OLR’s Greatest Hits: The History of the Practice Book

Had some friends over this weekend for a competitive game of “Apples to Apples.”  Prior to their arrival, I made some popcorn – not the microwave kind. You see, I have an elaborate popcorn popper machine.

One of our guests says “hey, where did you get that totally cool, way awesome popcorn popper.”

My answer: Westlaw. You see in law school, you can earn West points for doing nothing more than logging into Westlaw for free. Accumulate enough points and you can buy things like popcorn poppers.

Once you become a lawyer – west points no longer exist. Also, Westlaw is no longer free.

Westlaw’s not stupid. They spent 3 years training my brain to have a positive response every time I log in which is reinforced every time I use my sweet popcorn maker.

Their spell is starting to wear off. No matter what the issue, I used to begin my research on Westlaw but no longer.

The CT web is full of great resources and one of the best is OLR’s website. OLR’s primary job is to inform the legislature on issues but they publish their research on the internet.

Yesterday, Attorney Daniel Schwartz from CT Employment Law Blog, sent me a DM via Twitter about a possible blog entry on this OLR Report by Jillian L. Redding. Cool stuff.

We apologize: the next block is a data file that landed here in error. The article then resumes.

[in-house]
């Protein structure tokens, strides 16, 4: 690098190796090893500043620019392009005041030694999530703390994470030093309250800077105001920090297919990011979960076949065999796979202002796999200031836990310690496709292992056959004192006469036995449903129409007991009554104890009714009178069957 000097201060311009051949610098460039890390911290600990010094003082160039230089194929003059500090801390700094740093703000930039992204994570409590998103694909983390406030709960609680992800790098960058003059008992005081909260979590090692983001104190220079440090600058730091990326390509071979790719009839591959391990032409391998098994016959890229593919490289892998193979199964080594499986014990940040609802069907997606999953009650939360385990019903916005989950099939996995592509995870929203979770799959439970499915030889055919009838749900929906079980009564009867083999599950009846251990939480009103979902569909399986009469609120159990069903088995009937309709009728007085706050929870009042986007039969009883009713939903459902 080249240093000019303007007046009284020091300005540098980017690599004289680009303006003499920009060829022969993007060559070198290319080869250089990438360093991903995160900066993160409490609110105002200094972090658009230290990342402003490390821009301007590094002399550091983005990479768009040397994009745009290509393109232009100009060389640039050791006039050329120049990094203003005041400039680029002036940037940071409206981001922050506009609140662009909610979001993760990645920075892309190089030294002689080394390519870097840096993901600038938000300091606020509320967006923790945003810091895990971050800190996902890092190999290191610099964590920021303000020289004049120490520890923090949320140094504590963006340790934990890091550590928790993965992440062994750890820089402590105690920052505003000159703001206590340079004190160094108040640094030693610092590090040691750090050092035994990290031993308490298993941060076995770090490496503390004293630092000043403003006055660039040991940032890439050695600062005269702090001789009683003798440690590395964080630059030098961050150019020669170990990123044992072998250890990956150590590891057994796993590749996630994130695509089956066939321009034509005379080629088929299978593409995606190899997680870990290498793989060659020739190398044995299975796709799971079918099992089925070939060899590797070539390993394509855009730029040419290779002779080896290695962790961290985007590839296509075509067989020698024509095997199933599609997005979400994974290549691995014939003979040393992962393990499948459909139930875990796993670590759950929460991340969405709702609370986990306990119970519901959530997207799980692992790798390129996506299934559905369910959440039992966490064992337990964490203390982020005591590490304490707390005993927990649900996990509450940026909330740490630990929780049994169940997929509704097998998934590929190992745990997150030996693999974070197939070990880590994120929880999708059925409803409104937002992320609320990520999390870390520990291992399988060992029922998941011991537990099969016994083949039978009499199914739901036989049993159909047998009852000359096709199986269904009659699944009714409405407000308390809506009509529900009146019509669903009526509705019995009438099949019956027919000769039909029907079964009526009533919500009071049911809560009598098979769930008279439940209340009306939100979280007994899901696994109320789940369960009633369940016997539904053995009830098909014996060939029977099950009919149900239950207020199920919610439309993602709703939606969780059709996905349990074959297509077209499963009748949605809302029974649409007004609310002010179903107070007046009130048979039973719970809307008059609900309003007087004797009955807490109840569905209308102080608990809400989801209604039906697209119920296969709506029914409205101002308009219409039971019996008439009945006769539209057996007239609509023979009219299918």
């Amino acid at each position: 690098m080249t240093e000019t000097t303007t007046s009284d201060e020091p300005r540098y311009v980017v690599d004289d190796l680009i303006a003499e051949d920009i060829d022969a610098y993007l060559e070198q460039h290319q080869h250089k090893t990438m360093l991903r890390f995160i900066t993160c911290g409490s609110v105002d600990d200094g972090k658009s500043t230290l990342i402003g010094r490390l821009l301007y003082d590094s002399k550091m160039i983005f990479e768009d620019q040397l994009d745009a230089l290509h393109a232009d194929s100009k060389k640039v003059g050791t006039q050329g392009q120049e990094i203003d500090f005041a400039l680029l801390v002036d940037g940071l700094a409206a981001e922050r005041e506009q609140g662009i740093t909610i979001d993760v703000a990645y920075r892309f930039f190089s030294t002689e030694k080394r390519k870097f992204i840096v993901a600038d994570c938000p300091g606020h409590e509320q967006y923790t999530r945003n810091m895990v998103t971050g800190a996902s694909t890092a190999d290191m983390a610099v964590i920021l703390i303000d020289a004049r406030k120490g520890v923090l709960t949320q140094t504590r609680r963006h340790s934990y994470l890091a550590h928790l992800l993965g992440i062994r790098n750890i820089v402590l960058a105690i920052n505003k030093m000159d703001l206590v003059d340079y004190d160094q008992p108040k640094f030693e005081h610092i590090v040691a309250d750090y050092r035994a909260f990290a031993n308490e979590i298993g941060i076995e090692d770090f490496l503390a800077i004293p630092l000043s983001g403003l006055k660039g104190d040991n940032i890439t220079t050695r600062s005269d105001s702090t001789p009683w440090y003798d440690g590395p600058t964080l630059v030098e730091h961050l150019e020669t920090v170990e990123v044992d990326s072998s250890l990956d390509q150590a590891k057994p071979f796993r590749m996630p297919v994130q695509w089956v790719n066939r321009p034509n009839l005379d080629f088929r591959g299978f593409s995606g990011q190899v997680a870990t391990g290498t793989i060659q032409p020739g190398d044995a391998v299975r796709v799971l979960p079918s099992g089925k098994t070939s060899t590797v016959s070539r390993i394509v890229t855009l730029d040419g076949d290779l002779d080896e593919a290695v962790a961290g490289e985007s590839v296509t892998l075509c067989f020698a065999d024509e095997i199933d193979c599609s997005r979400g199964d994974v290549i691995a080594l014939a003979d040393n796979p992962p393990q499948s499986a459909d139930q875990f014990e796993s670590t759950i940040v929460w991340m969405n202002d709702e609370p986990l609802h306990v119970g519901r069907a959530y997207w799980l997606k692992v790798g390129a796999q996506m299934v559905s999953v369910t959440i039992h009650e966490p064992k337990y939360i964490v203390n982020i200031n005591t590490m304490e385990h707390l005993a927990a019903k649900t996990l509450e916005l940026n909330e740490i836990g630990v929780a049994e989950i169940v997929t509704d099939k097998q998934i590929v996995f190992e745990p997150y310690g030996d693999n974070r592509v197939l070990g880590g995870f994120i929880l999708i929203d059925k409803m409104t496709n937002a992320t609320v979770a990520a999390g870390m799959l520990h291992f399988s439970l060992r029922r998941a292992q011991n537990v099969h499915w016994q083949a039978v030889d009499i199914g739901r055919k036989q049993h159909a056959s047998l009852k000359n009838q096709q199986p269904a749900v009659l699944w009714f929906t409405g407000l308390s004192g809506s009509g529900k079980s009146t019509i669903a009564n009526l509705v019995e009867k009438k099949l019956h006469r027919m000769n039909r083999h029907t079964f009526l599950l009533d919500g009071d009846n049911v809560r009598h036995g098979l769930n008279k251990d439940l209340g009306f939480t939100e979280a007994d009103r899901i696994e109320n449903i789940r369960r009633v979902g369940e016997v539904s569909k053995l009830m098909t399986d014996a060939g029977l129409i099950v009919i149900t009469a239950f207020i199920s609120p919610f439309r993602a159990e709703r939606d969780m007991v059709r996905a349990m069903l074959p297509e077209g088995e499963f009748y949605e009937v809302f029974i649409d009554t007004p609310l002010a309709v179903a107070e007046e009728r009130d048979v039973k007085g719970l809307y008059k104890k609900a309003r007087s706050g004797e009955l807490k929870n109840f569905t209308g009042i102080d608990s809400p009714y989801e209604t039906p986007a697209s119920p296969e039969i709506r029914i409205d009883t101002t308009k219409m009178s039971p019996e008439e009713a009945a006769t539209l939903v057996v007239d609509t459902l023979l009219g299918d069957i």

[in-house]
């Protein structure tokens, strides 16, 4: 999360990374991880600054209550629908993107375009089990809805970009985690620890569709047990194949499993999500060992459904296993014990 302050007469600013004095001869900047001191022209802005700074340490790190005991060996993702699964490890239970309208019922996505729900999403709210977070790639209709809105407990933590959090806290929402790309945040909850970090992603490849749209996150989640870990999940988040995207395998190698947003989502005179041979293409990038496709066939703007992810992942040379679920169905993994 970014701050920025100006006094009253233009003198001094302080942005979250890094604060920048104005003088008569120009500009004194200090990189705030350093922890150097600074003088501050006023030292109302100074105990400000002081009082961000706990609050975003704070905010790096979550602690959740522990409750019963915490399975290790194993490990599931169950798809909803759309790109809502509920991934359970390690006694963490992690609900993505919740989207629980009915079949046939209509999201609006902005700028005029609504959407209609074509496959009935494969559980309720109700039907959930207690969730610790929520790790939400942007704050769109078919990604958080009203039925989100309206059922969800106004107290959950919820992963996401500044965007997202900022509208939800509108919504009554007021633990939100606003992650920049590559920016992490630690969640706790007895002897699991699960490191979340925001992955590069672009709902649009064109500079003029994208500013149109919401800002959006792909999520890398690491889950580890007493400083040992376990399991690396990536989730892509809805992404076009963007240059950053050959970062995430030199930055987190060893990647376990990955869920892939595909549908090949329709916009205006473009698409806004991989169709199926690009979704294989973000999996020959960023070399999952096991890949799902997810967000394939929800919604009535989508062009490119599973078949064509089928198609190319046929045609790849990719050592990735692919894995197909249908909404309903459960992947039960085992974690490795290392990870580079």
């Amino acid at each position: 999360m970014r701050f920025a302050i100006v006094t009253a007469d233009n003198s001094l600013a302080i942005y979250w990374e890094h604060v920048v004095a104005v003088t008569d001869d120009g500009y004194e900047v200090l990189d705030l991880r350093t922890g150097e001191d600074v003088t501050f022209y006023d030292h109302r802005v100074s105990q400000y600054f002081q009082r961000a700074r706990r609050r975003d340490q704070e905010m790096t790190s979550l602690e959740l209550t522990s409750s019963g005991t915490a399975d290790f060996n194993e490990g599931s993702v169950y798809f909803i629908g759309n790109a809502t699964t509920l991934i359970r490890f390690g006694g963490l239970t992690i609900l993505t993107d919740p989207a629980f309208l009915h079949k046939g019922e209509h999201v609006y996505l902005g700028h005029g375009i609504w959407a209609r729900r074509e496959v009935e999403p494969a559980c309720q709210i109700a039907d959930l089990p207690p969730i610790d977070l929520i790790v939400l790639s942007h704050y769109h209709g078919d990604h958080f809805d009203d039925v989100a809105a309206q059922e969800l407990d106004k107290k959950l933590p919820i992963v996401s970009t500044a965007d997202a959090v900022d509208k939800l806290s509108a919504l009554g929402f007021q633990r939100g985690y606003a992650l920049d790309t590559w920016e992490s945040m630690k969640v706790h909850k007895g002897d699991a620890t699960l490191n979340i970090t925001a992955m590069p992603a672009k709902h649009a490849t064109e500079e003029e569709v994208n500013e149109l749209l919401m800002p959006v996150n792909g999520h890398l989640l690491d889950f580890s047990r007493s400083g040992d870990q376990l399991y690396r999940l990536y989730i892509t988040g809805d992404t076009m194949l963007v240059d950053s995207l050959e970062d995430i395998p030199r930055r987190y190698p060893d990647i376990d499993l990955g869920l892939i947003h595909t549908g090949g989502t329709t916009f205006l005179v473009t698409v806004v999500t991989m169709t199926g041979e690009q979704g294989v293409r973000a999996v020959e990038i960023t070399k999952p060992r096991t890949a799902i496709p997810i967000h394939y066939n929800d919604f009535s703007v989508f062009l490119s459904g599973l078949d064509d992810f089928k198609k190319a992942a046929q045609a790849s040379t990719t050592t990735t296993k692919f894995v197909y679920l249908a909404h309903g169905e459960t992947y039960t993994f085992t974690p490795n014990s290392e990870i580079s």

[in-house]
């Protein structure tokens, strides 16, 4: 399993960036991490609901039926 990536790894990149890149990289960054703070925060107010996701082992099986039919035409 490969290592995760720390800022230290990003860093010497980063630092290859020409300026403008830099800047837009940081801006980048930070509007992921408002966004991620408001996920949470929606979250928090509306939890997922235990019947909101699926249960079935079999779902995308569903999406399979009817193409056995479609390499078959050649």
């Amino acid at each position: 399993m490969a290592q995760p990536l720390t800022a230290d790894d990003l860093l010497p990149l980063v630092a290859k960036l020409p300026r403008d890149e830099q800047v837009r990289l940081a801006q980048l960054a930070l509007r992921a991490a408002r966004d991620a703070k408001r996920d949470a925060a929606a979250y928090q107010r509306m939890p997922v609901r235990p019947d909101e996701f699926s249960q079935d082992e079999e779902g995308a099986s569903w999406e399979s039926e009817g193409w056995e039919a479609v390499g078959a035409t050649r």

CGS § 51-14(b) directs that all statutes relating to pleading, practice, and procedure in existence on July 1, 1957 be deemed to be rules of court and remain in effect as rules only until modified, superseded, or suspended by rules adopted and promulgated by the judges of the Supreme Court or the Superior Court…..

This statute, which was initially adopted in 1953, has been amended a few times but none of the amendments have altered its requirements or procedures in any significant way.

Based on our examination of the 1963 Connecticut Practice Book, it appears that 103 court rules had as their origin statutes in existence in 1957. We were able to identify 44 of these rules that have been amended or repealed since then. Many have been amended more than once. We found 67 instances of one of these rules being substantively changed or repealed.

With 103 of our practice book rules having their origins in statutes in existence in 1957 it’s clear that the Practice book has deep roots in the practice of law in Connecticut.

I use the practice book everyday and have never stopped to consider its origins or the interplay between the legislature and the judicial branch in shaping its rules.

Also, a huge tip of the hat to Attorney Daniel Schwartz who was appropriately mentioned in this past weekend’s Wall Street Journal’s Best of the Web Column for his timely work on the AIG bonus issue.